”Today there are more African-Americans under correctional control, in prison or jail, on probation or parole, than were enslaved in 1850, a decade before the Civil War began.”
If nothing else, think of the money this costs our society. And when you think of money, you have to remember that -- in today’s contractor nation -- someone is making money off of this shameful statistic.
”You know, if we return to the rates of incarceration we had in the 1970s or the early 1980s, before the war on drugs, we would have to release four out of five people who are in prison today - four out of five. More than a million people employed by the criminal justice system would lose their jobs.
Most new prison construction has occurred in predominantly white rural communities, communities that are quite vulnerable economically and have often been sold on prisons as an answer to their economic woes. Very often these rural communities have been offered benefits of prisons that haven't really materialized, but nonetheless, those prisons across America, you know, would have to close down. Private prison companies listed on the New York Stock Exchange would be forced to watch their profits vanish.”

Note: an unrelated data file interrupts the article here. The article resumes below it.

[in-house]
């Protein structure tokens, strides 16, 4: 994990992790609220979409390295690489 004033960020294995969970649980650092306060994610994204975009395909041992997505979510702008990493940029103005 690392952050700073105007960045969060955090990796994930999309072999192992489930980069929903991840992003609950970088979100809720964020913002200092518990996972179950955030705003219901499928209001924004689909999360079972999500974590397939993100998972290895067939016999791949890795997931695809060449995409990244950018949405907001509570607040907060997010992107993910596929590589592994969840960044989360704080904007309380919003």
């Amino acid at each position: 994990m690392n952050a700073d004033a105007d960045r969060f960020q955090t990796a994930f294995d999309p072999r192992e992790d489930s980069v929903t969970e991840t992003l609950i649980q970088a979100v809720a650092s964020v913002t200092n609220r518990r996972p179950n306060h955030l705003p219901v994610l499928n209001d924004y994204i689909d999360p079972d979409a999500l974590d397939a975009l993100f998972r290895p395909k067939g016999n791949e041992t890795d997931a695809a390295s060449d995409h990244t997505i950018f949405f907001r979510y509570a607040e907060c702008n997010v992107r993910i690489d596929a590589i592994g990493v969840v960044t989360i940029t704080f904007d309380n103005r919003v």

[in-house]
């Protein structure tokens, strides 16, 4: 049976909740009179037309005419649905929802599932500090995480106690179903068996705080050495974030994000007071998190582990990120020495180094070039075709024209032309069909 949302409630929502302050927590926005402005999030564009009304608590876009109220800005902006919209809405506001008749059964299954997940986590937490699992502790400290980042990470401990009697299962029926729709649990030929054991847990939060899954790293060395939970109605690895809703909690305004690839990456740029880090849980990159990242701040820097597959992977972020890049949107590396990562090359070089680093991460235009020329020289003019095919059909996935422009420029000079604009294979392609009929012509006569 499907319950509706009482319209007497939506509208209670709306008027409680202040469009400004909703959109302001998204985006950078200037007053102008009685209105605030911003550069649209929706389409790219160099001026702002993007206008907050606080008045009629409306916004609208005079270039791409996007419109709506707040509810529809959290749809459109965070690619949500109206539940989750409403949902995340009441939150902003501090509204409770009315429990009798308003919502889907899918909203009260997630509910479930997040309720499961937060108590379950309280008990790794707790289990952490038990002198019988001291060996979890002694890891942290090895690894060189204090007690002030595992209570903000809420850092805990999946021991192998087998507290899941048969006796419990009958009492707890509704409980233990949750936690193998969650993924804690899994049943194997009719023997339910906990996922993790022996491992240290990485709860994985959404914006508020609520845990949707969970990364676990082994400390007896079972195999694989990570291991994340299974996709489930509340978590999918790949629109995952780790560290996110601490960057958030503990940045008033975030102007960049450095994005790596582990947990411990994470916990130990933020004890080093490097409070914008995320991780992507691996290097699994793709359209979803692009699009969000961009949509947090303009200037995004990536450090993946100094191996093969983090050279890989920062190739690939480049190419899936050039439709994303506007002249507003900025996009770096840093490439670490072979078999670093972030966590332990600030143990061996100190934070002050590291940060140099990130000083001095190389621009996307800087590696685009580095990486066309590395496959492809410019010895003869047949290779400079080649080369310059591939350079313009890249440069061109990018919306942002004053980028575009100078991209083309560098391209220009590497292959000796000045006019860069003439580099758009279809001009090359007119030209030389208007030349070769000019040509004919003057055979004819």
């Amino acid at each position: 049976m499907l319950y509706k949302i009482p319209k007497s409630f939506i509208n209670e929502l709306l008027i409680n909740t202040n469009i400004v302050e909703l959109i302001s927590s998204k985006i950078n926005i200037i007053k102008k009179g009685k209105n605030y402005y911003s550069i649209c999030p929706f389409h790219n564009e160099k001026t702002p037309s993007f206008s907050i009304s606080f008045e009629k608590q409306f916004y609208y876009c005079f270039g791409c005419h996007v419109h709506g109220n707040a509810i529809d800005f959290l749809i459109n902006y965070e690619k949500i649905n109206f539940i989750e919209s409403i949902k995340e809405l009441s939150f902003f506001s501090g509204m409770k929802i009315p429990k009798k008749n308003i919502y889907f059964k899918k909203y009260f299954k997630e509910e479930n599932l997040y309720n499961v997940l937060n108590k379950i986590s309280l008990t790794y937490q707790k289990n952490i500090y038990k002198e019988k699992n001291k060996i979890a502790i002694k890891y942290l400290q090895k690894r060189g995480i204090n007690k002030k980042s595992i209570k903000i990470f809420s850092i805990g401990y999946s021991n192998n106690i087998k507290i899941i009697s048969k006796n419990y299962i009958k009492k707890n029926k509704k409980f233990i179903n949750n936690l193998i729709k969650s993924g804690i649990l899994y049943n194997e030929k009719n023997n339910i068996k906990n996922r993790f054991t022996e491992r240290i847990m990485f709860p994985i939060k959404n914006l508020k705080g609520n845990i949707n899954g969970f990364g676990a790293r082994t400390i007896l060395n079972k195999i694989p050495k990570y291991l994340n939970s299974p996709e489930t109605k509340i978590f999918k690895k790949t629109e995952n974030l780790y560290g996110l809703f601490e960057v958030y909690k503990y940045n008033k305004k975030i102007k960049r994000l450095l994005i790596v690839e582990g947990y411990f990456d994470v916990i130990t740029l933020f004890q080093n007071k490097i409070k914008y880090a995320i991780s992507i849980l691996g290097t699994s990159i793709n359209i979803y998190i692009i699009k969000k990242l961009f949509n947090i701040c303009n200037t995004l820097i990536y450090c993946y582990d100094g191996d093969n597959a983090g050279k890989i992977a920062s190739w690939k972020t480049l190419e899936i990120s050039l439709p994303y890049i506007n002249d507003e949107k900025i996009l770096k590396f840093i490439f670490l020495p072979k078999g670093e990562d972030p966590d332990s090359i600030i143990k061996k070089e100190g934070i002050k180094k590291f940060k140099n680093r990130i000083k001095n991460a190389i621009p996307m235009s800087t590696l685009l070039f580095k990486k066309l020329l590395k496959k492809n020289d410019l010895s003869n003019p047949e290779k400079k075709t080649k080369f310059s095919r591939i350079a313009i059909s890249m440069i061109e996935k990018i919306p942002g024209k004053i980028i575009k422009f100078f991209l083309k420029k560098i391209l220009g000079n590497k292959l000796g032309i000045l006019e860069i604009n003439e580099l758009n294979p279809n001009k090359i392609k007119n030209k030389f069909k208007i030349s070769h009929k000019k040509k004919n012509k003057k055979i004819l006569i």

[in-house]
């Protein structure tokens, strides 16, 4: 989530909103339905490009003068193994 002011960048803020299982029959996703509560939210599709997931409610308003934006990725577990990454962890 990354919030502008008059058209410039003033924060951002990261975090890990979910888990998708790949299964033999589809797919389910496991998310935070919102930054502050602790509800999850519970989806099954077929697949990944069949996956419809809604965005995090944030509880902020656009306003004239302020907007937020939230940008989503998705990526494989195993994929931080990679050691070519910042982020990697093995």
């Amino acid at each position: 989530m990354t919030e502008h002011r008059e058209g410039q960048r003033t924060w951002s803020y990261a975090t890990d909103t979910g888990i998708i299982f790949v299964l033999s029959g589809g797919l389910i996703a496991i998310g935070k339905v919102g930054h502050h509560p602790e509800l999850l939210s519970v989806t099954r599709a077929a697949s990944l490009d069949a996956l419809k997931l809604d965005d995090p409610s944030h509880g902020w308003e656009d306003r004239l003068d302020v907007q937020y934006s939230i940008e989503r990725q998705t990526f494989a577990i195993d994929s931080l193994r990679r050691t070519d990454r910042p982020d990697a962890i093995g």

Speaking of shame in America, that brings me to this morning’s podcast.
The Inquisition: A Model For Modern Interrogators
”Murphy's new book God's Jury: The Inquisition and the Making of the Modern World traces the history of the Inquisitions — there were several — and draws parallels between some of the interrogation techniques used in previous centuries with the ones used today.